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Senator Bernie Sanders (I-VT) is preparing for a new candidacy for the Democratic presidential election, he announced Tuesday.

Since he was mayor of Burlington, Vermont, to the US Senate, Sanders has emerged as a champion of drug policy reform, particularly with respect to marijuana. NORML gave the Senator an "A +" rating based on his legislative history.

And Sanders was quick to incorporate drug reform into his last presidential bid. In his announcement video, he reiterated that the government "must put an end to the destructive war on drugs."

Legislation and political actions

Sanders has been behind some of the first and most extensive legislative efforts to fundamentally change federal cannabis laws. During his last candidacy, he was the first presidential candidate to support the legalization of marijuana. In 2015, he tabled the first Senate bill to end the federal prohibition of cannabis.

He has also attached his name to a number of Reform bills in Congress, dating back to his time in the House, as well as during his tenure in the Senate. This includes recent laws such as the Marijuana Justice Act, which would remove marijuana from the Controlled Substances Act (CSA) and punish states to enforce it in a discriminatory manner, as well as the Freedom and Freedom Act. marijuana, which would unravel cannabis at the federal level.

More than 20 years ago, Sanders sponsored a bill to legalize and regulate marijuana for medical purposes. He also signed a bill to reprogram cannabis and protect states with legal medical cannabis. He co-sponsored versions of this bill at the 107th, 108th and 109th Congresses.

When Sanders arrived in the Senate, he began to support federal reform efforts on hemp. He co-sponsored three versions of a bill introduced by Senator Ron Wyden (D-OR) to remove hemp from the definition of marijuana under the CSA, for example. At the last congress, he cited legislation aimed at legalizing industrial hemp.

The senator also supported bills to protect banks from federal lawsuits if they chose to accept marijuana professional accounts in legal states.

On four occasions in the House, Sanders voted in favor of amendments to protect medical marijuana from the legal states against any federal government intervention. In 1998, he voted against a resolution purporting to express "the opinion of Congress that marijuana is a dangerous and addictive drug that should not be legalized for medicinal purposes."

Quotes and publications on social media

Sanders expressed support for marijuana reform in speeches, debates and social media. His messages about the problem usually fall into one of three categories:

1. Marijuana is not comparable to other drugs listed in Schedule I of the CSA and therefore should be removed from this list.

"At present, the federal government has listed marijuana as a Schedule I drug, which means that it is considered as dangerous as heroin. It's absurd, "he said at a rally at George Mason University in 2015." In my opinion, it's high time that we lift the federal ban. " marijuana. "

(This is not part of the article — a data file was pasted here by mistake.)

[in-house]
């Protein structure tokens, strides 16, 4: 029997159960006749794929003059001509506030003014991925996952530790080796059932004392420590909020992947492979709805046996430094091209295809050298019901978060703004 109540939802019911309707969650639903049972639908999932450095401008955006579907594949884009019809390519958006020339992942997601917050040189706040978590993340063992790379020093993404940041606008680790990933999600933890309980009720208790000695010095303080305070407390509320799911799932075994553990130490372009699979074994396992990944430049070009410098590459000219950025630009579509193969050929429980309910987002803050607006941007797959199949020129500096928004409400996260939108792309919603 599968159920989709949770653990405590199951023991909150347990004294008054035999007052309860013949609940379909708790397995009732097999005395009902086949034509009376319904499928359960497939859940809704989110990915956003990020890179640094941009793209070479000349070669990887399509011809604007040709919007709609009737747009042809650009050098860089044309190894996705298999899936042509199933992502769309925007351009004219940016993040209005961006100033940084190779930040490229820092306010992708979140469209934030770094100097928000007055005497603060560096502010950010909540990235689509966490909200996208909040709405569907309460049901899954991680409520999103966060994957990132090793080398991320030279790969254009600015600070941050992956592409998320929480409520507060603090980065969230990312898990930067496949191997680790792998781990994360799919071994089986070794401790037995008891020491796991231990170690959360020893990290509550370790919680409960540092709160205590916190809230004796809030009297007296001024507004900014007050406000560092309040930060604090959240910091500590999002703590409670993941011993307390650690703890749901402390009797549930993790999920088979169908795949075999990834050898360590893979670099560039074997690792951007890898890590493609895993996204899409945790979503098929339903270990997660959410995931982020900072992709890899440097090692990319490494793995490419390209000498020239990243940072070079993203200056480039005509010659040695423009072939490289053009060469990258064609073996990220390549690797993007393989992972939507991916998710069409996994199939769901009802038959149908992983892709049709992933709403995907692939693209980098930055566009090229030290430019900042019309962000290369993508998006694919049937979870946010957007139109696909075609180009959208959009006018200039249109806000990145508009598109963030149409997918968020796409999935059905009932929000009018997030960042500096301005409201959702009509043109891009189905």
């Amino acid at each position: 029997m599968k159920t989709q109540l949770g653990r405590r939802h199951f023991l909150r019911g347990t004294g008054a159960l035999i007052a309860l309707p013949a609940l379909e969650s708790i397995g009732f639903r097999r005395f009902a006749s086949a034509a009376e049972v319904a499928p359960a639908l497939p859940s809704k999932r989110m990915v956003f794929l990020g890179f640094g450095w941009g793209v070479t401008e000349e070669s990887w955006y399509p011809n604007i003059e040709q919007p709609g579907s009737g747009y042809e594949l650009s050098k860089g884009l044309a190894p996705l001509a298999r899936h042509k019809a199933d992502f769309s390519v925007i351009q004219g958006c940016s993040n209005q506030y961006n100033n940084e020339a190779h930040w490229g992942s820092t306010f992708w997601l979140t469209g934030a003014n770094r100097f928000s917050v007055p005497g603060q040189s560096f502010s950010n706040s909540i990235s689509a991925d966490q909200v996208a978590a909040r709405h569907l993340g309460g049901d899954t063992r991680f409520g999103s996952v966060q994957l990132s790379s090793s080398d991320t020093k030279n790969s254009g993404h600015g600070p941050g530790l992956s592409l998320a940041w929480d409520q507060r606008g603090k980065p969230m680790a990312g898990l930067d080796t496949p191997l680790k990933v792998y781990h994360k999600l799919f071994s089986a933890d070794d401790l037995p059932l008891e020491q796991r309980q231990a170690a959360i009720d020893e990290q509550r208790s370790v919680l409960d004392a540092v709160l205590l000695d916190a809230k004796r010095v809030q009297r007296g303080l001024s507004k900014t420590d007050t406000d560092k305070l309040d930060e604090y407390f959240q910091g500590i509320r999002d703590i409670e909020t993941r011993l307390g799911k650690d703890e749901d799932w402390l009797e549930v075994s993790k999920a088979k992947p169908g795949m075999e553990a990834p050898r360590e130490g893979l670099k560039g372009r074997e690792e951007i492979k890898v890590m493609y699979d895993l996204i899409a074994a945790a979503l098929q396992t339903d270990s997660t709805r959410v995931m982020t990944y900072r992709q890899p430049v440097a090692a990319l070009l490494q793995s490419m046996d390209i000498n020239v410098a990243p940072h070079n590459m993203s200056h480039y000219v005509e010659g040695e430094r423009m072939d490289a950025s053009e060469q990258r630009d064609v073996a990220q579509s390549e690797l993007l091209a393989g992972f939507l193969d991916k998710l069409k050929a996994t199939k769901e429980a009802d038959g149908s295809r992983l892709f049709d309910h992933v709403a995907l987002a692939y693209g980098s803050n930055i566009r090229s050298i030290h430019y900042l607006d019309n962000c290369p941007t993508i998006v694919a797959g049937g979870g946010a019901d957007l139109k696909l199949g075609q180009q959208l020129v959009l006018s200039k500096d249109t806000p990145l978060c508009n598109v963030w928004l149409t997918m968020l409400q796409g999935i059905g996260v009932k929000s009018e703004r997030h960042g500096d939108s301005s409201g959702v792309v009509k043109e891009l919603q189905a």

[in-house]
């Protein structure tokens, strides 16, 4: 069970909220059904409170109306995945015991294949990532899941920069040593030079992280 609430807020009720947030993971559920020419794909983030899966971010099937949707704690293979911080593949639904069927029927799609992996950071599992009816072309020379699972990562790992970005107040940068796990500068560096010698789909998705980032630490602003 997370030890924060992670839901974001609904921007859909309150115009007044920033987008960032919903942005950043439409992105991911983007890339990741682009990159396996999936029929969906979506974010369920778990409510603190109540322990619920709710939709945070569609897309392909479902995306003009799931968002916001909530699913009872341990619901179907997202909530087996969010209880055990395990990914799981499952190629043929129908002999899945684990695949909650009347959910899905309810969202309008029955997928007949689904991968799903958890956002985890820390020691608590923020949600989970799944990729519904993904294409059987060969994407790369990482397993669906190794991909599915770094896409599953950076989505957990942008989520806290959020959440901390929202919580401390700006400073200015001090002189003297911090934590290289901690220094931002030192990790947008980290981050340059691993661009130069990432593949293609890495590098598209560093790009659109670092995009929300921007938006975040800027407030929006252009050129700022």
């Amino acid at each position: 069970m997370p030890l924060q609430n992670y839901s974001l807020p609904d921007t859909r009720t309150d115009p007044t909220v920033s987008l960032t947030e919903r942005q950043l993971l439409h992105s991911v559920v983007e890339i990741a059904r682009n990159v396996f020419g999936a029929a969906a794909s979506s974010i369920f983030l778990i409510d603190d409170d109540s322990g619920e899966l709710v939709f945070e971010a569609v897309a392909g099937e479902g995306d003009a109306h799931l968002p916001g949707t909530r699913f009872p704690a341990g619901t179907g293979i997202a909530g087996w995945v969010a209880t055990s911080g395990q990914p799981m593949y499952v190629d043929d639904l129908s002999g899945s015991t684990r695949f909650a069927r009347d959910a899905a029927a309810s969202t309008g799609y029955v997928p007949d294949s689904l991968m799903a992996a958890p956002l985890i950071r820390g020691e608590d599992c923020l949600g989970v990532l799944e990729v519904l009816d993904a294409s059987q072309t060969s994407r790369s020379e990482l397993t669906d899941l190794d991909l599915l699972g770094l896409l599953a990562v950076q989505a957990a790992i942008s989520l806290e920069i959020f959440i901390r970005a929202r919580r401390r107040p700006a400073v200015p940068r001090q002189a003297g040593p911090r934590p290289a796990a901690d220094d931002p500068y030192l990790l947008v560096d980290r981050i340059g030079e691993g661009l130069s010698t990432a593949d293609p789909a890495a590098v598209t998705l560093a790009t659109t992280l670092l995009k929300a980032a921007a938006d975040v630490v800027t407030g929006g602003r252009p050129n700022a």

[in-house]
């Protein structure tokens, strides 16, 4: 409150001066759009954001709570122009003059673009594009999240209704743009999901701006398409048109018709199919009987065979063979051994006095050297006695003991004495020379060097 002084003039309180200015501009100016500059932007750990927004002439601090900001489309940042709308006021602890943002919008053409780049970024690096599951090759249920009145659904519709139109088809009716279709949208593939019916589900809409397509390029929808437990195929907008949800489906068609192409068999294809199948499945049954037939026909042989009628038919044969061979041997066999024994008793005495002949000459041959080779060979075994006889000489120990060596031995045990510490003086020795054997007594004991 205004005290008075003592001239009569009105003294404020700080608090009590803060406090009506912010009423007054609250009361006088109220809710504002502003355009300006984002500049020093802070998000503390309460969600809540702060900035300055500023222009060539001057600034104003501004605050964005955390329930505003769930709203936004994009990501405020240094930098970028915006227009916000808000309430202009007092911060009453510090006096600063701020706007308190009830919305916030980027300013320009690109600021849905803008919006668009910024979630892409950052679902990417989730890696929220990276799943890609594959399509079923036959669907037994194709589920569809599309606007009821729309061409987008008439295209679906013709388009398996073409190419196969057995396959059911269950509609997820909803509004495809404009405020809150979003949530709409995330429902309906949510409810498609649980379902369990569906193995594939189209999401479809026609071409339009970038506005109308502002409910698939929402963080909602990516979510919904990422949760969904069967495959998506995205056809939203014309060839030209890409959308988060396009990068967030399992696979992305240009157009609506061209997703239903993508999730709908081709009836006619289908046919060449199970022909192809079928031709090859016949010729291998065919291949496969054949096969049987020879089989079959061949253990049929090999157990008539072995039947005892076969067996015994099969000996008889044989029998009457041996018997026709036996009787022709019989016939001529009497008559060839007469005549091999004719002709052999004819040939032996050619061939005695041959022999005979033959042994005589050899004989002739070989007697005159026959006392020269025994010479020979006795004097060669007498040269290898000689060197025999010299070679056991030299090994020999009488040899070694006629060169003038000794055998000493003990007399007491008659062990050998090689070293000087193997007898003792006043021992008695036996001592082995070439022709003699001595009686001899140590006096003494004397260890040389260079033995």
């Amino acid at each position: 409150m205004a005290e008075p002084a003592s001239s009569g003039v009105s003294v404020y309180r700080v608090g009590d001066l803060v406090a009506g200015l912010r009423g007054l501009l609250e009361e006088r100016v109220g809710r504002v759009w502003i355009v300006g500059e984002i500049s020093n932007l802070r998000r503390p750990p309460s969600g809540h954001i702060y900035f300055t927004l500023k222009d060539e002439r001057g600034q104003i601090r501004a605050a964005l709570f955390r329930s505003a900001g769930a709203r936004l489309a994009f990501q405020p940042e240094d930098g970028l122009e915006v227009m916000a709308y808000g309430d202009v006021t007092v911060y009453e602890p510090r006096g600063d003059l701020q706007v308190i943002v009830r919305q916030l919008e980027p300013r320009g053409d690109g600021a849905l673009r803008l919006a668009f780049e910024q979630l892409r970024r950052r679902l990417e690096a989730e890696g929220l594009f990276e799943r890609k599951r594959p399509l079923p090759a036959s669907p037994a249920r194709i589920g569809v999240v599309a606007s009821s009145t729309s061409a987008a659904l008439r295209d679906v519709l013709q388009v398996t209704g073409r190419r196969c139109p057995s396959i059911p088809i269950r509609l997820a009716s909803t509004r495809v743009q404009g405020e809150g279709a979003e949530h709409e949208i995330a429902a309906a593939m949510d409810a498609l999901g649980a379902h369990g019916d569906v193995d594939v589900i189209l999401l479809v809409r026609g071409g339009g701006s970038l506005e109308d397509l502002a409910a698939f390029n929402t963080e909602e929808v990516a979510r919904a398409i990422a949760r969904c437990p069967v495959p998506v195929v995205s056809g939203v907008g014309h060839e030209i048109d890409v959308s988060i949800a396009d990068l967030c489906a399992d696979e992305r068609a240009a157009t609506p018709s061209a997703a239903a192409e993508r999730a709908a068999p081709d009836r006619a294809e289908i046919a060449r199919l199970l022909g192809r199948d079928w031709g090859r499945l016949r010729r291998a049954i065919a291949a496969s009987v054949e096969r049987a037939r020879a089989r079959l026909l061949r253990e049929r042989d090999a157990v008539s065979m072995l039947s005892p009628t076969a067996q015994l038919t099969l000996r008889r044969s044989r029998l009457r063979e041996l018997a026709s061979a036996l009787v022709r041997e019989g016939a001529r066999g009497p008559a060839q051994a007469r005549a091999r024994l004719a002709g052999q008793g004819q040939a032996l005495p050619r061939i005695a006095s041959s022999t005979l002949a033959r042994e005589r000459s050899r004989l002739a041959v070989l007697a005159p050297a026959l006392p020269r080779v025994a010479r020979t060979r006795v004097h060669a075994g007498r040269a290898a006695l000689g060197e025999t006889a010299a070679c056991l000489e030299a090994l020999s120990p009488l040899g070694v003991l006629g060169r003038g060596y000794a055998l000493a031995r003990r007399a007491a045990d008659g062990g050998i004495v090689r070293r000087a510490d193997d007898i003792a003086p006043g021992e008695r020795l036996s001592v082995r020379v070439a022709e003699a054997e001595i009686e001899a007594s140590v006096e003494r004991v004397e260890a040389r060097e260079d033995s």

He lamented that "marijuana be listed as heroin" at a campaign event held at the University of Iowa.

"I know you are a group of smart people and, very seriously, I know it and hope very much that you all understand what a killer heroine is," he said. "There are two ways to do heroin: Number one, you will be arrested and go to jail. Secondly, you will die. Stay away from the heroine. "

"But when it comes to marijuana, a lot of lives have been affected, because if you have a criminal record for marijuana possession, it could affect your ability to get a job," he said. "And that is why I introduced a bill and will go ahead as president to eliminate marijuana from the Controlled Substances Act."

And when Democratic presidential candidate Hillary Clinton proposed reprogramming cannabis and placing it in Appendix II, Sanders said she appreciated the fact that she is addressing the issue but that her proposal "ignores the main issue" that she places "marijuana in the list". same category as cocaine and continue to use marijuana as a federally regulated substance. "

2. Black Americans have been disproportionately affected by the war on drugs and are more likely to be arrested for marijuana despite the fact that usage rates are about the same among different racial groups.

"We must recognize that blacks are four times more likely than whites to be arrested for possession of marijuana, even though the same proportion of blacks and whites consume marijuana," Sanders said in a press release . "Any serious reform of the criminal justice system must include the removal of marijuana from the Controlled Substances Act."

"I'm happy to see that Baltimore will no longer pursue marijuana possession and will give up some convictions," Sanders said after the city's attorney general made the announcement in early 2019. "Thousands and thousands of people in Across the country have lost their lives because they have criminal records related to marijuana use – and that disproportionately affects people of color. It is time to decriminalize marijuana and put an end to the failed war on drugs. "

"Where this becomes a racial problem, it turns out that whites and blacks were using pretty much as much marijuana," Sanders said in an interview with rapper Killer Mike in 2015. "Four more blacks are arrested for possession than whites, and this becomes a racial problem.